But for me, it’s worth it, because we’re not just training and coaching small group leaders, we’re forming disciples of Christ in every area of life—we can speak into their spiritual rhythms, their marriages, parenting, work, giftedness, weaknesses, and limits. It’s really an “all of life” ministry. So while there’s not the immediate payoff, to see someone lead well or a group flourish for several years… that’s what it’s all about.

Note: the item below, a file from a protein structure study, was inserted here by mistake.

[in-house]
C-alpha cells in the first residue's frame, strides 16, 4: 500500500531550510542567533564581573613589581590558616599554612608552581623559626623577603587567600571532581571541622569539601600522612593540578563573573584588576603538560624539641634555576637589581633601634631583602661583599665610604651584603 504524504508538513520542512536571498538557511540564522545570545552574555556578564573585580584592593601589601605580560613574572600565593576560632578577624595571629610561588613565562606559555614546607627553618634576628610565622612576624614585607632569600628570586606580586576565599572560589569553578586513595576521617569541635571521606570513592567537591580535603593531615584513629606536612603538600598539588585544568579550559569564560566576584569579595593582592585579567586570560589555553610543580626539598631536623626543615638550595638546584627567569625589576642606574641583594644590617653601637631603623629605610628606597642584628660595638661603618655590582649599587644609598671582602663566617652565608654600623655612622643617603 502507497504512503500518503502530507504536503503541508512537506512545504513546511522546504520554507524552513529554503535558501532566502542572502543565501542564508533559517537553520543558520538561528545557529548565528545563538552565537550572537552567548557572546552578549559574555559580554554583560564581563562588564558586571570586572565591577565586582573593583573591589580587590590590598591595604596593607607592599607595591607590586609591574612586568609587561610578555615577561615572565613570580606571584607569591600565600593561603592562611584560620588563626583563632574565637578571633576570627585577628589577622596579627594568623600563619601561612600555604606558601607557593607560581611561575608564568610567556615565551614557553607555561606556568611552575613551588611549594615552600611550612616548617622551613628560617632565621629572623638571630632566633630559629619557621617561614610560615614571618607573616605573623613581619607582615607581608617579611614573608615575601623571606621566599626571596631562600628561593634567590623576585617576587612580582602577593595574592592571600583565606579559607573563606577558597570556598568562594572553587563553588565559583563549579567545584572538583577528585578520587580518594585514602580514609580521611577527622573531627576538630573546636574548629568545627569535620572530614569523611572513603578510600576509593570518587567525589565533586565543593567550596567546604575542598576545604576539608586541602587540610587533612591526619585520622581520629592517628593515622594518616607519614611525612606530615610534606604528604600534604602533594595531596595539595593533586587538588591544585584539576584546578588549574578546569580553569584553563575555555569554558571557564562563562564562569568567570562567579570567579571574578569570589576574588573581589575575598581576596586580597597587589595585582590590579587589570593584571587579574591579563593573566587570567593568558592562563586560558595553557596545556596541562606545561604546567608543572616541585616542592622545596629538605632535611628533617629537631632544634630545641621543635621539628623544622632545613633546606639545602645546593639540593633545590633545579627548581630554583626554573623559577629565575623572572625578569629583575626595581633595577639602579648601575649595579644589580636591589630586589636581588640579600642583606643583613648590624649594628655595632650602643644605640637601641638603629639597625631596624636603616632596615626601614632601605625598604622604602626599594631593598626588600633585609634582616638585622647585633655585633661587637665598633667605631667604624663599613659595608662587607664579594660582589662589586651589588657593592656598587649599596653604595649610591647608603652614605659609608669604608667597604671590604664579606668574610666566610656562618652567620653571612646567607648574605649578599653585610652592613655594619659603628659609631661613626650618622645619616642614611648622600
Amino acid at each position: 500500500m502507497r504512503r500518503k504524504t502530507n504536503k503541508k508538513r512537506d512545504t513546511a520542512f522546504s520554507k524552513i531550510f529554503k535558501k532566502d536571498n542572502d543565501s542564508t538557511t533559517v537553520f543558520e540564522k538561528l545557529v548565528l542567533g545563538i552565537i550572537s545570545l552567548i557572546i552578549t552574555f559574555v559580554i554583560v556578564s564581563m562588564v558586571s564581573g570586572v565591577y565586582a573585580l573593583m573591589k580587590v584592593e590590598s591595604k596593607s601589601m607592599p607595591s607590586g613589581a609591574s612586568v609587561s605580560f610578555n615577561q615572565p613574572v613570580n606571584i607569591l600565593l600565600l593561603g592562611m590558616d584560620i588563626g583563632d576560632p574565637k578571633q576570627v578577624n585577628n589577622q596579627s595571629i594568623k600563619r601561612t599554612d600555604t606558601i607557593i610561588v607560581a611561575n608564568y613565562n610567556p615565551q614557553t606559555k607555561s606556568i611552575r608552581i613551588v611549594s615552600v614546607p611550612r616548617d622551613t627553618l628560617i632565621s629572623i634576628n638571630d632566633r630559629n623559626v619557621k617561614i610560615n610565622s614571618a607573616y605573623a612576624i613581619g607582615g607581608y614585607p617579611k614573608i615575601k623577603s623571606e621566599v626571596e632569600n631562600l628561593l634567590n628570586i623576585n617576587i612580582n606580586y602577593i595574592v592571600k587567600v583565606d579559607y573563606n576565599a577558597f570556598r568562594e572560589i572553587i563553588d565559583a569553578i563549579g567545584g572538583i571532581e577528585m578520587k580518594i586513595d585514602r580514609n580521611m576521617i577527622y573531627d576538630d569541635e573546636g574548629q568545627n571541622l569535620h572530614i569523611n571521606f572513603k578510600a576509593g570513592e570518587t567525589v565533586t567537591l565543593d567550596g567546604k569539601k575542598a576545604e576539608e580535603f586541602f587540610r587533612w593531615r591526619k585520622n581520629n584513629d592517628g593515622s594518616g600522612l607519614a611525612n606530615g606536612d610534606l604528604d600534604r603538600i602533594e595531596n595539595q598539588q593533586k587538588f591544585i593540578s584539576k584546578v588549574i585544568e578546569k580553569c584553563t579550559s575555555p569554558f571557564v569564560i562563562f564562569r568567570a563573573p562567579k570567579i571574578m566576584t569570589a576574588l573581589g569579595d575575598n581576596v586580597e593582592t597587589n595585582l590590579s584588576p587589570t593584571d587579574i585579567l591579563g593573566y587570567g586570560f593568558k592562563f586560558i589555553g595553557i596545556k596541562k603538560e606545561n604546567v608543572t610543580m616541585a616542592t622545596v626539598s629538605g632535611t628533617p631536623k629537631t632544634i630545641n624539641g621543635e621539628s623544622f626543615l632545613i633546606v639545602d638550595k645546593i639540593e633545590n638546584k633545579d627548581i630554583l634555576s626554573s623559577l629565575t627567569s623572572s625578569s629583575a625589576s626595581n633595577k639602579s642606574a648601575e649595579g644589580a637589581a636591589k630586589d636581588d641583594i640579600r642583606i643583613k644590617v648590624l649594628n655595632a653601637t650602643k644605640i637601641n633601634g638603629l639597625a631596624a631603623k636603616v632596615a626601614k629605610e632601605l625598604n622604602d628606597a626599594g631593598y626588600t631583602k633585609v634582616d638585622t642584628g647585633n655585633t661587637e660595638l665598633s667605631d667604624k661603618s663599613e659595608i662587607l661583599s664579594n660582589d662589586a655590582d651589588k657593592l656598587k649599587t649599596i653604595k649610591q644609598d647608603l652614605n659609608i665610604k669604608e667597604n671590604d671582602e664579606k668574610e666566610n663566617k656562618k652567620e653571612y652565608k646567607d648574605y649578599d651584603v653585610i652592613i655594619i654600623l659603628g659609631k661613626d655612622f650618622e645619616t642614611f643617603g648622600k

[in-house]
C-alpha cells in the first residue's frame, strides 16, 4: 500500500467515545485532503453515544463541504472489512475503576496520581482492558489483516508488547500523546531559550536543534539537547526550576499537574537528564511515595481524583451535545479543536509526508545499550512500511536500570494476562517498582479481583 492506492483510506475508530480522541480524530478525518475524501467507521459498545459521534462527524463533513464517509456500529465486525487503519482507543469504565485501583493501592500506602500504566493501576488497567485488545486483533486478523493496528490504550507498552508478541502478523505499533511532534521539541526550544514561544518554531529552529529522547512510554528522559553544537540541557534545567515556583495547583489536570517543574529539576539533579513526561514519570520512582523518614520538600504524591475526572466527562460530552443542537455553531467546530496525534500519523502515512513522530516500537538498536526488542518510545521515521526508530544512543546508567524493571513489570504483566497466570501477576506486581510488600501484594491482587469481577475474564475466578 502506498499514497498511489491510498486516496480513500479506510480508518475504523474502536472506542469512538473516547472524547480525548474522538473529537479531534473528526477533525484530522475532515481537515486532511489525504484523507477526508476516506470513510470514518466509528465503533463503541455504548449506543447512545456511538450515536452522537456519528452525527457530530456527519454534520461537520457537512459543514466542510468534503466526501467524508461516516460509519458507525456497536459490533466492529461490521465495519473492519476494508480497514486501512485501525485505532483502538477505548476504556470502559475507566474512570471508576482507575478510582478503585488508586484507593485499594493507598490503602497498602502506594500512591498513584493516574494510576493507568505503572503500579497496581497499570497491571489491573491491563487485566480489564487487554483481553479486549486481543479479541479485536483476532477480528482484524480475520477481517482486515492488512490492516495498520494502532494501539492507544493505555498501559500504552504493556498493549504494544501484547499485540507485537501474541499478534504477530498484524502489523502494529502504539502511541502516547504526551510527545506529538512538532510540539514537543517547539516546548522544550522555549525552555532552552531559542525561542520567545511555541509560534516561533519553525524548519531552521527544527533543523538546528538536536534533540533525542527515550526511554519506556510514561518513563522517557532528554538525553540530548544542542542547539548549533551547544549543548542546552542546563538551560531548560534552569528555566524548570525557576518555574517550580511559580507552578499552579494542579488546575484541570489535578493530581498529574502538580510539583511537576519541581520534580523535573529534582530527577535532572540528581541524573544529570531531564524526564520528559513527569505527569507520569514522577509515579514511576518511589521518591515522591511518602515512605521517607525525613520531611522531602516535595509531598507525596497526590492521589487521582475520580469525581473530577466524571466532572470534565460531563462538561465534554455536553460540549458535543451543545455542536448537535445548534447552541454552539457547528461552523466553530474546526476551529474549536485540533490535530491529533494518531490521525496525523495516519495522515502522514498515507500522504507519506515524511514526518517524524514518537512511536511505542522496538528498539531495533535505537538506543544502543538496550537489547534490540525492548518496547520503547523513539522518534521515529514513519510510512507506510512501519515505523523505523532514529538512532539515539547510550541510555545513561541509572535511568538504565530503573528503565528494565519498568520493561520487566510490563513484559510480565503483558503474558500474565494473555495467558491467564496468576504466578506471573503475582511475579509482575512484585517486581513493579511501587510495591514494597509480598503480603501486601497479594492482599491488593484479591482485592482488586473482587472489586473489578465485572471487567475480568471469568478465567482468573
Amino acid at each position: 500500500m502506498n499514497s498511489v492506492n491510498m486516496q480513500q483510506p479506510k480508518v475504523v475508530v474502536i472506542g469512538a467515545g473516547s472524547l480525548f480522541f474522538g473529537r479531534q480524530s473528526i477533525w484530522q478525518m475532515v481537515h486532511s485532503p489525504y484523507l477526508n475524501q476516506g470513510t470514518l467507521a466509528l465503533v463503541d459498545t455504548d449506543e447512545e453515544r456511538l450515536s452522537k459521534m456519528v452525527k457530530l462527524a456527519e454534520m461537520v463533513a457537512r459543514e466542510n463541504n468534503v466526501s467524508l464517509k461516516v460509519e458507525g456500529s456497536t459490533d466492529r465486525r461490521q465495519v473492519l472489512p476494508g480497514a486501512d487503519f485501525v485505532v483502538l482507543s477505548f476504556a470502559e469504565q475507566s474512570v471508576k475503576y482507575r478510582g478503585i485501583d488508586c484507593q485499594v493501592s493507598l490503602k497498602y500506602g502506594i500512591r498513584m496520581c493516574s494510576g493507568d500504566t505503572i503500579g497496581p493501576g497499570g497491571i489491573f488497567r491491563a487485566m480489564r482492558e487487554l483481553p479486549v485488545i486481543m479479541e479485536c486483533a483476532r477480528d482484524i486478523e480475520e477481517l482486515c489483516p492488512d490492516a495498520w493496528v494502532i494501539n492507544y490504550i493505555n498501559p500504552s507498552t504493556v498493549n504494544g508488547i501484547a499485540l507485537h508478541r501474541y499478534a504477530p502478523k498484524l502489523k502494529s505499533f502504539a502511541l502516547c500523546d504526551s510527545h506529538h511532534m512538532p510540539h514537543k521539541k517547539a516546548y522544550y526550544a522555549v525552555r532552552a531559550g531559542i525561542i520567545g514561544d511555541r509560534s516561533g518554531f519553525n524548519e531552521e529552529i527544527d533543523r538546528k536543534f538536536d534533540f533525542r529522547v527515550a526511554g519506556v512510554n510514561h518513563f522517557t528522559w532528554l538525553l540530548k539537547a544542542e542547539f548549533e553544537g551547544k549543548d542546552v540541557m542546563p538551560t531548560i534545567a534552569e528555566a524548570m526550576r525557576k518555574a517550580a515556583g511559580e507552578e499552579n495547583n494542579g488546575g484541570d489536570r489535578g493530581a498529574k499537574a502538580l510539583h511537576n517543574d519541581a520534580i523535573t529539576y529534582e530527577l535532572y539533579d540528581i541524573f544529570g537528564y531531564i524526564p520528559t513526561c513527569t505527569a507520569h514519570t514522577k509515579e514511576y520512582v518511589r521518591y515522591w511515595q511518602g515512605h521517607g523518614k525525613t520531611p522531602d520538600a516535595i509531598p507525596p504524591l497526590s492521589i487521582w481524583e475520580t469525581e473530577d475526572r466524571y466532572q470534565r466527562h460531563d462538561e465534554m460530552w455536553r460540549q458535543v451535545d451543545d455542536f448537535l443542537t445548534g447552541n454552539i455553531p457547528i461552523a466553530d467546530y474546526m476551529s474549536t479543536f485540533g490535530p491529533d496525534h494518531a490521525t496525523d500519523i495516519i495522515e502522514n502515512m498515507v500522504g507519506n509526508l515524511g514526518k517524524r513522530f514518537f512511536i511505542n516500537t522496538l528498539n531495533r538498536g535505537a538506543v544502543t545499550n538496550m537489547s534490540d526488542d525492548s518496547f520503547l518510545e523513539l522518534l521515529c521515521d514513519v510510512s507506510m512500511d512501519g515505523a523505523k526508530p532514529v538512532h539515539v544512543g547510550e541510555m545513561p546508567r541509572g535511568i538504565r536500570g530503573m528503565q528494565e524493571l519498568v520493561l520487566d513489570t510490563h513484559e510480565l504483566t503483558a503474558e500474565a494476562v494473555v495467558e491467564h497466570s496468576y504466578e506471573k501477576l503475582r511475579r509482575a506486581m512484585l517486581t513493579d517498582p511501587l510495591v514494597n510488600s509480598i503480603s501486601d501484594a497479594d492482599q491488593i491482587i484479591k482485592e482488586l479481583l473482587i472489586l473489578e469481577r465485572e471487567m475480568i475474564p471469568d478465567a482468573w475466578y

I think about it like this: whereas a preaching pastor gets to have a marginal influence on a large number of people, we groups pastors/leaders get to have a much deeper influence on a small number of people (our coaches and leaders)—and we still have a marginal influence on the whole through content and training. But I think this deep-with-a-few influence is critical for evaluating ministry fruitfulness. No one ever reaches the end of their life and says, “I wish I had spent more time having very broad relationships with hundreds more people.” No, on their deathbeds, what do people say? “I wish I had spent more time with the few people closest to me.” It seems that we know—somewhere deep in our souls—that life is about deeply touching a few peoples’ lives, and everything else, whether teaching to a large room or having an online “platform,” is just a small bonus. Does that make sense, Rick? I think that’s what Jesus’s ministry was all about anyway. Yes, he taught on the hillsides and in the synagogues, but he spent the VAST majority of his time with these twelve regular, impatient, unimpressive folks.